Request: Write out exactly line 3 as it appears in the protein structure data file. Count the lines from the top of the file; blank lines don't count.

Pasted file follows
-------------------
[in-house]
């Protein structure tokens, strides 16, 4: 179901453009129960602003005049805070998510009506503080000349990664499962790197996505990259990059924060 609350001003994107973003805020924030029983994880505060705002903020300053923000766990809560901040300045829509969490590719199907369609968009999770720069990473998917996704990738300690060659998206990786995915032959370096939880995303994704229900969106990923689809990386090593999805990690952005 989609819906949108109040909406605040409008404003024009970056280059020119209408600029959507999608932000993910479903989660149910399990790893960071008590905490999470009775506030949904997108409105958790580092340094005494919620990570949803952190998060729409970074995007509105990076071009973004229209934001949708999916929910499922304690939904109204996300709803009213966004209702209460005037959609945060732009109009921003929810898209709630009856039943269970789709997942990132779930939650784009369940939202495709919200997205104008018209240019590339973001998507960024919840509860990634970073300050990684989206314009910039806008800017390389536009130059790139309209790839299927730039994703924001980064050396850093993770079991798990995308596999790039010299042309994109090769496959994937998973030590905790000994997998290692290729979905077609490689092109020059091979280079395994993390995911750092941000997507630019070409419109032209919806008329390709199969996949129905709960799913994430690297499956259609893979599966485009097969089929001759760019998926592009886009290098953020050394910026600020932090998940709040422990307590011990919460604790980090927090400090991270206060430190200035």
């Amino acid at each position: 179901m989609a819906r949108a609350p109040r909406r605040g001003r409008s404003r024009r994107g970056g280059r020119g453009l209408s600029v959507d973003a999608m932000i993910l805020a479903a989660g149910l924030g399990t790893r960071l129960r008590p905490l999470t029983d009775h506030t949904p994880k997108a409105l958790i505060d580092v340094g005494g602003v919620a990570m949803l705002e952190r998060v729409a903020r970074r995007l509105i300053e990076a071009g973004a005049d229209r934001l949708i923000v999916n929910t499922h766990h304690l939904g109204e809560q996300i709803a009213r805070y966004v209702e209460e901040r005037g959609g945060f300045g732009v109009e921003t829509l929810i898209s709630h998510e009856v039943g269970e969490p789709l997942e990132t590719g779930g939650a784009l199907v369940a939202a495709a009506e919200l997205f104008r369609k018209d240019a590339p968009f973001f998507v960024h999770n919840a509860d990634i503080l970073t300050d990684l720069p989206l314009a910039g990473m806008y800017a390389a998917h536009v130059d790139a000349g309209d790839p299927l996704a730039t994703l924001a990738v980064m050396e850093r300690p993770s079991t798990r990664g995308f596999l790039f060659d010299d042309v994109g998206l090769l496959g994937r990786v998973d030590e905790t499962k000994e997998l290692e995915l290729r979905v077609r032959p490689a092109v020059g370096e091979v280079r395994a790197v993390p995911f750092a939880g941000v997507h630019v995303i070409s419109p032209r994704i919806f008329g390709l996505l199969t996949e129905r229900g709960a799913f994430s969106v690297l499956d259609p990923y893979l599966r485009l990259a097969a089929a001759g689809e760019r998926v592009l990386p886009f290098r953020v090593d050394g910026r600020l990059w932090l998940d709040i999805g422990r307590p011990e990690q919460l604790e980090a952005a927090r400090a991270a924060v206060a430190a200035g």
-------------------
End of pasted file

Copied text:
């Amino acid at each position: 179901m989609a819906r949108a609350p109040r909406r605040g001003r409008s404003r024009r994107g970056g280059r020119g453009l209408s600029v959507d973003a999608m932000i993910l805020a479903a989660g149910l924030g399990t790893r960071l129960r008590p905490l999470t029983d009775h506030t949904p994880k997108a409105l958790i505060d580092v340094g005494g602003v919620a990570m949803l705002e952190r998060v729409a903020r970074r995007l509105i300053e990076a071009g973004a005049d229209r934001l949708i923000v999916n929910t499922h766990h304690l939904g109204e809560q996300i709803a009213r805070y966004v209702e209460e901040r005037g959609g945060f300045g732009v109009e921003t829509l929810i898209s709630h998510e009856v039943g269970e969490p789709l997942e990132t590719g779930g939650a784009l199907v369940a939202a495709a009506e919200l997205f104008r369609k018209d240019a590339p968009f973001f998507v960024h999770n919840a509860d990634i503080l970073t300050d990684l720069p989206l314009a910039g990473m806008y800017a390389a998917h536009v130059d790139a000349g309209d790839p299927l996704a730039t994703l924001a990738v980064m050396e850093r300690p993770s079991t798990r990664g995308f596999l790039f060659d010299d042309v994109g998206l090769l496959g994937r990786v998973d030590e905790t499962k000994e997998l290692e995915l290729r979905v077609r032959p490689a092109v020059g370096e091979v280079r395994a790197v993390p995911f750092a939880g941000v997507h630019v995303i070409s419109p032209r994704i919806f008329g390709l996505l199969t996949e129905r229900g709960a799913f994430s969106v690297l499956d259609p990923y893979l599966r485009l990259a097969a089929a001759g689809e760019r998926v592009l990386p886009f290098r953020v090593d050394g910026r600020l990059w932090l998940d709040i999805g422990r307590p011990e990690q919460l604790e980090a952005a927090r400090a991270a924060v206060a430190a200035g």